In addition to having thought, at the time, that Lindsay was indeed a spy, those of us who knew her also thought that she was not fair when it came to Macedonia or the Macedonians. We always believed she had her own agenda and that it was not only not in the interests of Macedonia, but also not in the best interests of the United States. Again, we have been vindicated in these beliefs by her own words.
Lindsay calls Skopje “unspectacular" and “…a hot, dusty and altogether discouraging place." I can only assume this is because she was too busy playing James Bond to bother to see the city. Later, she makes the bold, sweeping statement that “Macedonians always appeared to be angry." I can only assume that is because she never took time out to get to really, truly know any Macedonians as real friends and another statement of hers – “…I visited less and less frequently with the scant few Macedonian friends I had" – bears that out.
Her most sweeping invective, however, is reserved for the Macedonian army and police. Telling a story about a group of soldiers she ran into one day on Mt. Vodno during the 2001 crisis, she wrote, “To me, they looked like the riffraff of which the Macedonian Army was generally composed." She later calls them the “Hapless Macedonian police or military…" and she calls the Lions “…a rouge police force composed of Macedonian ultranationalists…" and then goes on to outline the Tigers, Wolves, and Scorpions, making the confusing statement that “All these childish animal kingdom names seemed only to highlight the amateurism of the country’s entire security apparatus" failing to note that many other countries’ armed units carry the same or similar names.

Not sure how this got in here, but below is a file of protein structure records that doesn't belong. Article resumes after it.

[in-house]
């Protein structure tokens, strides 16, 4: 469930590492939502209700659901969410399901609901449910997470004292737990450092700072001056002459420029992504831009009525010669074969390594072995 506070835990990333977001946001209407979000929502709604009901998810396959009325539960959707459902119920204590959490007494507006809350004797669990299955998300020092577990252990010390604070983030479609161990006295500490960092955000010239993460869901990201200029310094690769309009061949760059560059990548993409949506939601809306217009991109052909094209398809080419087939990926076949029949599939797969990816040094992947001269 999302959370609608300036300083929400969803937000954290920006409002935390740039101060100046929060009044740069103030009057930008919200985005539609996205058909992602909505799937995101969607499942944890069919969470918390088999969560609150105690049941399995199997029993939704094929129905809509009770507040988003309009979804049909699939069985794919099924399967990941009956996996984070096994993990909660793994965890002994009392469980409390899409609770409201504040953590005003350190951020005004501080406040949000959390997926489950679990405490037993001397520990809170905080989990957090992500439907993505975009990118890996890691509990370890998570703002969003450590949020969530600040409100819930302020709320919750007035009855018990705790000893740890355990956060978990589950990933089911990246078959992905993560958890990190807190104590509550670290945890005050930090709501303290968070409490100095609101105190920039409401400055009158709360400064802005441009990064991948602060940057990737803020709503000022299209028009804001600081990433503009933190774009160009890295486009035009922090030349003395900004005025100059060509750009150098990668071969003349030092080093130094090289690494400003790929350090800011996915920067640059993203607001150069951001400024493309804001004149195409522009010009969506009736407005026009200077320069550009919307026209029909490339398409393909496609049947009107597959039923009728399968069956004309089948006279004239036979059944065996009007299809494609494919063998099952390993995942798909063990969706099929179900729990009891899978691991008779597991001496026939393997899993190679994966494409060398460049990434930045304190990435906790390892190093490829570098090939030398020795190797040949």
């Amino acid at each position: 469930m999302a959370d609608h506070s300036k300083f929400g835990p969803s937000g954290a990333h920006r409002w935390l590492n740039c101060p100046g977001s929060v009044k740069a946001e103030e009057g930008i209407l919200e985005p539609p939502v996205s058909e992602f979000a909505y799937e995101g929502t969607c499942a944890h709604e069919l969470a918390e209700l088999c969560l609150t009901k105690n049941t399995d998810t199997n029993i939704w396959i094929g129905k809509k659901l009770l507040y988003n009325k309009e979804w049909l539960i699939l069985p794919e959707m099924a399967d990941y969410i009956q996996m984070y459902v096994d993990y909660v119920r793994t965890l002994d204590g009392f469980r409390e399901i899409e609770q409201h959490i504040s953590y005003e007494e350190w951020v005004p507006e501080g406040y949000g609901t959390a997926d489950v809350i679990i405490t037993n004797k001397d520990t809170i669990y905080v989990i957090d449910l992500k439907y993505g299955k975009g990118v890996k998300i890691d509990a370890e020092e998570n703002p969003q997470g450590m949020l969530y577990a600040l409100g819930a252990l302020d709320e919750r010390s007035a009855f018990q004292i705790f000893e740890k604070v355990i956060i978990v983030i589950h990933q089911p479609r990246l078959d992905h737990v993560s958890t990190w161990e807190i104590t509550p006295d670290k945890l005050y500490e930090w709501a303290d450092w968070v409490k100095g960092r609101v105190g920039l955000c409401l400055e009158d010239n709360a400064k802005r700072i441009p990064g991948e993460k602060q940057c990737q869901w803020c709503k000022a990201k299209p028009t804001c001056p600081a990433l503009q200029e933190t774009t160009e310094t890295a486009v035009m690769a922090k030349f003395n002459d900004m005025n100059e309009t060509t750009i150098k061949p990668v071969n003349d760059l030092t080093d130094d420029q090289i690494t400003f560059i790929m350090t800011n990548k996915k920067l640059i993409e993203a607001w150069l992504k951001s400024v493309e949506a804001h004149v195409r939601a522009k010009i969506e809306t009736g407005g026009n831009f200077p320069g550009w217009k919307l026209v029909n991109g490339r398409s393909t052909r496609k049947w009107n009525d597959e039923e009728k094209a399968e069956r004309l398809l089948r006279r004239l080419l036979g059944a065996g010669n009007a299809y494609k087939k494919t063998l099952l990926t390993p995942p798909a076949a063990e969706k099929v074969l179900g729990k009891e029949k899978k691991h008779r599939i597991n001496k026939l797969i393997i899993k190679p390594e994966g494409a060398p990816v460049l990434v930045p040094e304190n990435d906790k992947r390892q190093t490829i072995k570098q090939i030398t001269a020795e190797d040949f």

Her greatest ire, however, is reserved for Ljube Boshkovski who she labels as “the whack-job interior minister" and “an erratic nutcase," without failing to similarly crucify, let alone mention, Ali Ahmeti. It seems her hypocrisy knows no bounds.
Finally, however, she shows us her true sympathies simply stating “Instinctually, I empathized with the Albanian rebels." Note that it is not only the Albanians she empathizes with, but the NLA itself. She also manages to get a few slurs in at the Macedonians when she states “While the Macedonians took every opportunity to rant against Americans, the Albanians were constantly blowing sunshine up our asses; it was natural to side with them over the Slavs." So, I guess you are Slavs indeed.
Finally, she claims that, after the events of 9/11, Macedonians were greatly pleased that the United States had been attacked simply stating “Among Macedonians, there lingered the inevitable impulse to gloat." I remember the third call I received that day offering condolences to me… it was from President Boris Trajkovski. I never met a Macedonian – or anybody – who gloated over the events of that day. But perhaps she was visiting some Saudi-funded mosque and was confused.